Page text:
Hrastinski, S. (2008). A theory of online learning as online participation. Computers & Education, 52, 78–82.
This article discusses previous theories and research to support the implication of online learning as online participation. The author presents theories to define participation and empirical evidence to support the argument that online participation drives online learning. Participation is described as a complex process involving activities engaging the learning and recognizing talking and writing as only one aspect of participation.
The author discusses online participation studies and explores the conceptualization of online learner participation. This participation is seen as complex, involving interaction with peers and teacher, as well as with the content. In the online environment it is supported with both physical tools (computers and software) and psychological tools (communication and relationships). Using the internet to connect with fellow learners, the student is able to learn from others and exchange information. This form of participation continues outside of the classroom as well. This paper states that online participation is a complex process consisting of many engaging activities supported by both physical and psychological tools that enable the learner to take part and maintain relations. It is concluded that in order to increase online learning we must increase online participation.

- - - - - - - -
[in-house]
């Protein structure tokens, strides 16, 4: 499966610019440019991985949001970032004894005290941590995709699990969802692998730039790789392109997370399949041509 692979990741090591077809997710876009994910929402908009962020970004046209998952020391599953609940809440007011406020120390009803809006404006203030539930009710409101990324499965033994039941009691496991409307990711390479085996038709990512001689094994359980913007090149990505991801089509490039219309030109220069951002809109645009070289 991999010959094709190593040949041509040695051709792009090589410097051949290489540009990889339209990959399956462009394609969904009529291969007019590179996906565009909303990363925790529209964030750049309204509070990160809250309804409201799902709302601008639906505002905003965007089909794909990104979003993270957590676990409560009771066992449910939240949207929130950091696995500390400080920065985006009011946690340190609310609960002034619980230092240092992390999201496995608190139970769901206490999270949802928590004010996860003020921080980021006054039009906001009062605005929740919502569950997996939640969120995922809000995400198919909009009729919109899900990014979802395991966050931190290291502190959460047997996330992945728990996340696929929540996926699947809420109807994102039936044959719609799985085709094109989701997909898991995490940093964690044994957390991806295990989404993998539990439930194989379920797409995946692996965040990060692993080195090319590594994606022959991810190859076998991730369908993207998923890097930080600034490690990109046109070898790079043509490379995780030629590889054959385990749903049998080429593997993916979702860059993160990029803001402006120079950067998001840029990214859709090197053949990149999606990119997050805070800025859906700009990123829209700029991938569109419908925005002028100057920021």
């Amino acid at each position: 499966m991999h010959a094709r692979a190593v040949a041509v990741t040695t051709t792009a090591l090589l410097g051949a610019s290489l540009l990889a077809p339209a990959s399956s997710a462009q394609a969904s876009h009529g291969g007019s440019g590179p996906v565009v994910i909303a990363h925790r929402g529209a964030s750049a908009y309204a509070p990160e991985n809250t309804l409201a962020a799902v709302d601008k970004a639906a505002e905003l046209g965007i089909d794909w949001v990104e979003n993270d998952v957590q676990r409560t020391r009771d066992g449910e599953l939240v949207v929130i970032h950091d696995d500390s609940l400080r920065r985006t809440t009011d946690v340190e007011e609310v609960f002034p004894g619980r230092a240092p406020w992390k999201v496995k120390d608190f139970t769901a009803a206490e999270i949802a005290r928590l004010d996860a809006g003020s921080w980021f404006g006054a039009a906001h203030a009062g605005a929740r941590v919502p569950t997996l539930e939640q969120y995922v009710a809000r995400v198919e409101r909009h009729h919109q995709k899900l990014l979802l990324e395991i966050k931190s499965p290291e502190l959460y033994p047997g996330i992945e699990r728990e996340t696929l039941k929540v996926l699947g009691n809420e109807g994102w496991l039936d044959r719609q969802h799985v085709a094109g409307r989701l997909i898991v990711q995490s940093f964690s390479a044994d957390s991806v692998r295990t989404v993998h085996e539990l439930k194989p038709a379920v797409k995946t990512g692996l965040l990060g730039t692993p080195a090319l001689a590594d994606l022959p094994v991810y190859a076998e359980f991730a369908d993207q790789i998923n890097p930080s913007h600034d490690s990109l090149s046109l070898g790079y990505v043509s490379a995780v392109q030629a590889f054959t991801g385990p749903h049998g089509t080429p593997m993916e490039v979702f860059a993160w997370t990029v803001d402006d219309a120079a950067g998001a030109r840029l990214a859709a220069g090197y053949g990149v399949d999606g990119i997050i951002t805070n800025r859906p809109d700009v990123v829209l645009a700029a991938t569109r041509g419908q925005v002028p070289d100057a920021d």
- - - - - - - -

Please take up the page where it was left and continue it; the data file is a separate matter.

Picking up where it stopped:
A particular example is given in the paper describing how someone sitting in a hotel room, preparing slides for a presentation to be given the next day, is a fundamentally social event. The audience is considered when preparing the work, colleagues are considered as the work represents them as well, this inclusion of others in the thought process of completing the work makes it a social event. This example illustrates how our thoughts and reflections are social and can be considered participation as well.